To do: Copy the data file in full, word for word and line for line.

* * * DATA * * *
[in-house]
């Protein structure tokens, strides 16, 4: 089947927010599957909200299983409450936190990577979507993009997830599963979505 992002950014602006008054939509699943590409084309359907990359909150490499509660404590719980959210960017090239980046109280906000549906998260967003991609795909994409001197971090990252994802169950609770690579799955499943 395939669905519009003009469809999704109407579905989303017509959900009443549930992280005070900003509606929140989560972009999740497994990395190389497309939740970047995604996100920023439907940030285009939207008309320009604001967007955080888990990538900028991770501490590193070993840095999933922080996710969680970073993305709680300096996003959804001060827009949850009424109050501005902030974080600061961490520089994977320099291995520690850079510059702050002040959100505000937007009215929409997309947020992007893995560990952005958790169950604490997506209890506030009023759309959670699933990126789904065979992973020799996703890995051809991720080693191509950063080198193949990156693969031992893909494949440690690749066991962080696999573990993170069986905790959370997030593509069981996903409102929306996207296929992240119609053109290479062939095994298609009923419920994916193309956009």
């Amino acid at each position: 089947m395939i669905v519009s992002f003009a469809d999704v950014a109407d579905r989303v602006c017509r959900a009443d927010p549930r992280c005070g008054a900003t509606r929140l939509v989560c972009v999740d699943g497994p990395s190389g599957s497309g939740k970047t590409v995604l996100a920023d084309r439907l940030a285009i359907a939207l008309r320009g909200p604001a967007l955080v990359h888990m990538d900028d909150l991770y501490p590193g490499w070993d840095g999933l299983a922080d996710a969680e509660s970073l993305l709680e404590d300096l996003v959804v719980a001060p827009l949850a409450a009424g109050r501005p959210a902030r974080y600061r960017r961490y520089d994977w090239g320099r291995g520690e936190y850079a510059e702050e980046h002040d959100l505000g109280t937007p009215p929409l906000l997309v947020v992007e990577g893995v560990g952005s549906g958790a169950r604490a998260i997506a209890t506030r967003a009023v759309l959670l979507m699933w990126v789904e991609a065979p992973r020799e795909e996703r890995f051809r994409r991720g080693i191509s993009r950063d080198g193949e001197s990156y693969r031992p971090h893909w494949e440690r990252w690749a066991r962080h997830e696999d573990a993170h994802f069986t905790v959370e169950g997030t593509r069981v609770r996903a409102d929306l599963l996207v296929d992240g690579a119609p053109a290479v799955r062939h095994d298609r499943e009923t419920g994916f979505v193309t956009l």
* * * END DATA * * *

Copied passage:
[in-house]
């Protein structure tokens, strides 16, 4: 089947927010599957909200299983409450936190990577979507993009997830599963979505 992002950014602006008054939509699943590409084309359907990359909150490499509660404590719980959210960017090239980046109280906000549906998260967003991609795909994409001197971090990252994802169950609770690579799955499943 395939669905519009003009469809999704109407579905989303017509959900009443549930992280005070900003509606929140989560972009999740497994990395190389497309939740970047995604996100920023439907940030285009939207008309320009604001967007955080888990990538900028991770501490590193070993840095999933922080996710969680970073993305709680300096996003959804001060827009949850009424109050501005902030974080600061961490520089994977320099291995520690850079510059702050002040959100505000937007009215929409997309947020992007893995560990952005958790169950604490997506209890506030009023759309959670699933990126789904065979992973020799996703890995051809991720080693191509950063080198193949990156693969031992893909494949440690690749066991962080696999573990993170069986905790959370997030593509069981996903409102929306996207296929992240119609053109290479062939095994298609009923419920994916193309956009």
């Amino acid at each position: 089947m395939i669905v519009s992002f003009a469809d999704v950014a109407d579905r989303v602006c017509r959900a009443d927010p549930r992280c005070g008054a900003t509606r929140l939509v989560c972009v999740d699943g497994p990395s190389g599957s497309g939740k970047t590409v995604l996100a920023d084309r439907l940030a285009i359907a939207l008309r320009g909200p604001a967007l955080v990359h888990m990538d900028d909150l991770y501490p590193g490499w070993d840095g999933l299983a922080d996710a969680e509660s970073l993305l709680e404590d300096l996003v959804v719980a001060p827009l949850a409450a009424g109050r501005p959210a902030r974080y600061r960017r961490y520089d994977w090239g320099r291995g520690e936190y850079a510059e702050e980046h002040d959100l505000g109280t937007p009215p929409l906000l997309v947020v992007e990577g893995v560990g952005s549906g958790a169950r604490a998260i997506a209890t506030r967003a009023v759309l959670l979507m699933w990126v789904e991609a065979p992973r020799e795909e996703r890995f051809r994409r991720g080693i191509s993009r950063d080198g193949e001197s990156y693969r031992p971090h893909w494949e440690r990252w690749a066991r962080h997830e696999d573990a993170h994802f069986t905790v959370e169950g997030t593509r069981v609770r996903a409102d929306l599963l996207v296929d992240g690579a119609p053109a290479v799955r062939h095994d298609r499943e009923t419920g994916f979505v193309t956009l």